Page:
“We need to find ways to deal with that issue in our area,” he said.

Sticking with a promise the NDP made in the 2021 Federal Election, Cannings said the best solution the federal government could provide is to invest in 500,000 units of affordable housing throughout Canada.

“We need to start building serious amounts of affordable housing – that means rental properties and co-op homes.”

Some employers in Cannings’ riding of South Okanagan-West Kootenay told him they’ve purchased properties specifically to rent out to their employees, as the housing crunch was preventing them from attracting workers.

According to recent stats from U-Haul, Penticton ranked 21st among Canadian cities for the greatest number of move-ins. One-way truck rentals to Penticton in 2021 increased by 30% compared to 2020, while one-way departures only increased by 19%.

Kamloops and Kelowna/West Kelowna also made it onto U-Haul’s list of cities with the most growth, ranking 11th and sixth respectively.

To contact a reporter for this story, email Dan Walton or call 250-488-3065 or email the editor.  

You need to earn $130,000-$190,000 to afford a home in Kamloops or Okanagan


Image Credit: Shutterstock

The cost of buying a home in Canada continues to grow more and more out of reach for Canadians, according to a new report on home affordability by the National Bank of Canada.

A representative household now needs to spend 45 per cent of its income on mortgage payments, the report says.

The report looked at only 10 housing markets in the country to determine a number of factors like income levels required to support home prices. Vancouver tops the entire country, where a household income of $252,877 is required to service a mortgage on a representative home. 

The report doesn’t include Kamloops or the Okanagan, but comparative numbers can be extrapolated.

For example, the typical single-family house is about the same price in Victoria as in the Central Okanagan.

In Victoria, that house sells for $959,209 compared to $933,600 in the Central Okanagan.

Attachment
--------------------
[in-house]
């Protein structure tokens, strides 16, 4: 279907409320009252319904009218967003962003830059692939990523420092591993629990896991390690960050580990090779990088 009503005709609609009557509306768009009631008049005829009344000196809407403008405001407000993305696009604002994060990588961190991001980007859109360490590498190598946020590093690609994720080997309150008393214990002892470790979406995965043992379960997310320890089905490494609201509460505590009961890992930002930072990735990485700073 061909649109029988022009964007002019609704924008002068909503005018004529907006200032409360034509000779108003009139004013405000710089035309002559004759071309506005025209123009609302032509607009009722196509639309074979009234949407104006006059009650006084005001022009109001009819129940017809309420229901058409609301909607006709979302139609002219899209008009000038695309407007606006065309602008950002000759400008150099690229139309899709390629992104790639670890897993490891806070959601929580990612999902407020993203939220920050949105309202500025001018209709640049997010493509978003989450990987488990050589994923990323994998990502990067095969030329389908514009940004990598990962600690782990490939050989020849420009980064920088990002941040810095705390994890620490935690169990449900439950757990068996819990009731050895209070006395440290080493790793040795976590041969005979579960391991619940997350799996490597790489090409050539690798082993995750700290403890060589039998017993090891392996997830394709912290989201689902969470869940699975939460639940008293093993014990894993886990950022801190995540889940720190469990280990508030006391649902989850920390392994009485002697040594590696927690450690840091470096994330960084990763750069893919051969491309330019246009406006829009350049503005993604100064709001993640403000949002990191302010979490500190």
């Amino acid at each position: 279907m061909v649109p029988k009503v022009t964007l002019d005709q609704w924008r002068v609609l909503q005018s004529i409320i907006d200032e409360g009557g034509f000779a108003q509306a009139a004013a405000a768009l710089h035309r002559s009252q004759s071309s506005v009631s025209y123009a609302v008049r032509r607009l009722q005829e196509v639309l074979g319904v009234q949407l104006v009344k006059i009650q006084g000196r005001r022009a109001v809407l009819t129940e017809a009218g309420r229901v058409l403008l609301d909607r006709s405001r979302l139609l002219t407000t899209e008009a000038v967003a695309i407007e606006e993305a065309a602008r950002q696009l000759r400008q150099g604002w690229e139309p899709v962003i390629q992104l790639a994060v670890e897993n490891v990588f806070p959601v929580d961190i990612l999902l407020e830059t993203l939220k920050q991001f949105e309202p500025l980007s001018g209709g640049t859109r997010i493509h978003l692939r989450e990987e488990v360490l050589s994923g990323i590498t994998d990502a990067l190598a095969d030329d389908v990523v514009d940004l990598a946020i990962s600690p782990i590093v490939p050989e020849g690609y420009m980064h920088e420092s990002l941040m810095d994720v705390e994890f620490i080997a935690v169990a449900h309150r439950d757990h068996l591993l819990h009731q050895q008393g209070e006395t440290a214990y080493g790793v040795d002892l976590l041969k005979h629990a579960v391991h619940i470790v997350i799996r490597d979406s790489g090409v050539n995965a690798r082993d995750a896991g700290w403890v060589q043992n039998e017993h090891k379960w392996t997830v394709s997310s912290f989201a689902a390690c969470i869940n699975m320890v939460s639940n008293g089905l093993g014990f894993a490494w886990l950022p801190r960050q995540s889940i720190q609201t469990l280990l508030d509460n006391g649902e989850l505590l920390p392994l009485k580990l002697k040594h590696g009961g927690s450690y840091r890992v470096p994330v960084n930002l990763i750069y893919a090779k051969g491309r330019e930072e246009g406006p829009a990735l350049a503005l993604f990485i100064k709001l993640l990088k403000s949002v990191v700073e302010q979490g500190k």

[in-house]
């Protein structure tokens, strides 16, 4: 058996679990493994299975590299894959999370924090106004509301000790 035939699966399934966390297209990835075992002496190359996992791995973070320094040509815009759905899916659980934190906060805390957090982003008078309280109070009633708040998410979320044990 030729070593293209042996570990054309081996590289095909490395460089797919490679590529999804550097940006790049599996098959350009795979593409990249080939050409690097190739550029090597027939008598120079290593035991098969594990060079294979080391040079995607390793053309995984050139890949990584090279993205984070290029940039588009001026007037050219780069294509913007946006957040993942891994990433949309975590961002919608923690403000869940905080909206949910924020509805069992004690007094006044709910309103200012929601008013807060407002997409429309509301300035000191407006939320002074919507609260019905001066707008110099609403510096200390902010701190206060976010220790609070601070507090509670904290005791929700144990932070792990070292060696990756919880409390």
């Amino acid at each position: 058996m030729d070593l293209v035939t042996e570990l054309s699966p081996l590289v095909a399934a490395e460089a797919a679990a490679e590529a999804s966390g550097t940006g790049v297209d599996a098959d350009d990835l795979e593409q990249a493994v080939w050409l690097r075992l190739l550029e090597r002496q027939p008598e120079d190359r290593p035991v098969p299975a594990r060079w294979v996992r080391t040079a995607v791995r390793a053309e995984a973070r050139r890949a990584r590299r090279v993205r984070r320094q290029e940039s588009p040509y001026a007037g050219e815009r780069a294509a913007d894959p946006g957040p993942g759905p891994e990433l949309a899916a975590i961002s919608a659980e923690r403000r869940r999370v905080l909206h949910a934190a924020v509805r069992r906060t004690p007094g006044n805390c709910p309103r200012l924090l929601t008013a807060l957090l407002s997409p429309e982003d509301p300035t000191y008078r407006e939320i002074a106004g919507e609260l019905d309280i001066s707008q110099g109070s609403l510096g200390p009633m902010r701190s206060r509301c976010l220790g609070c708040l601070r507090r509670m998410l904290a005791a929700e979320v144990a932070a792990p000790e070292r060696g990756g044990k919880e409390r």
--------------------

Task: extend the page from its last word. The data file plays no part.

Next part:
In order to afford the Victoria house, the buyer or buyers need to have an annual income of $190,678 and it would take 116.7 months of saving 10 per cent of their incomes in order to accumulate a $70,921 downpayment.

The costs would not be much different in the Central Okanagan.

The typical single-family house in Kamloops sold for $673,602 in July and, in the North Okanagan, it sold for $666,700.

Those prices are slightly higher than a typical condo in Vancouver. At $655,352, that requires a household income of $131,975.

The South Okanagan does not determine a benchmark or typical house price but uses average prices. A single-family home there sells for $779,537.

That’s very close to the typical home in Hamilton at $779,037. That requires an income of $155,870 in order to make a monthly payment of $3,214.

Nationally, the decline in housing affordability in the second quarter of the year is the steepest drop since 1994, the National Bank report says.

It is also a reversal from recent trends.

“Income growth and lower interest rates were conducive to improving affordability for most of the past two years,” the report says. “That is no longer the case in 2021, as income growth is being easily outpaced by home price increases, while mortgage interest rates also rose on a quarterly basis.”

On the plus side, interest rates have edged downward in recent weeks and there has been some price modification in some parts of the county, but not in Kamloops or the Okanagan.

Prices increased, nationally, by 5.9 per cent during the second quarter of the year.

“To give some scale to these numbers, the median home price in Canada increased $38,000 in the quarter and $89,000 from a year ago,” the report says.

The full report can be seen here.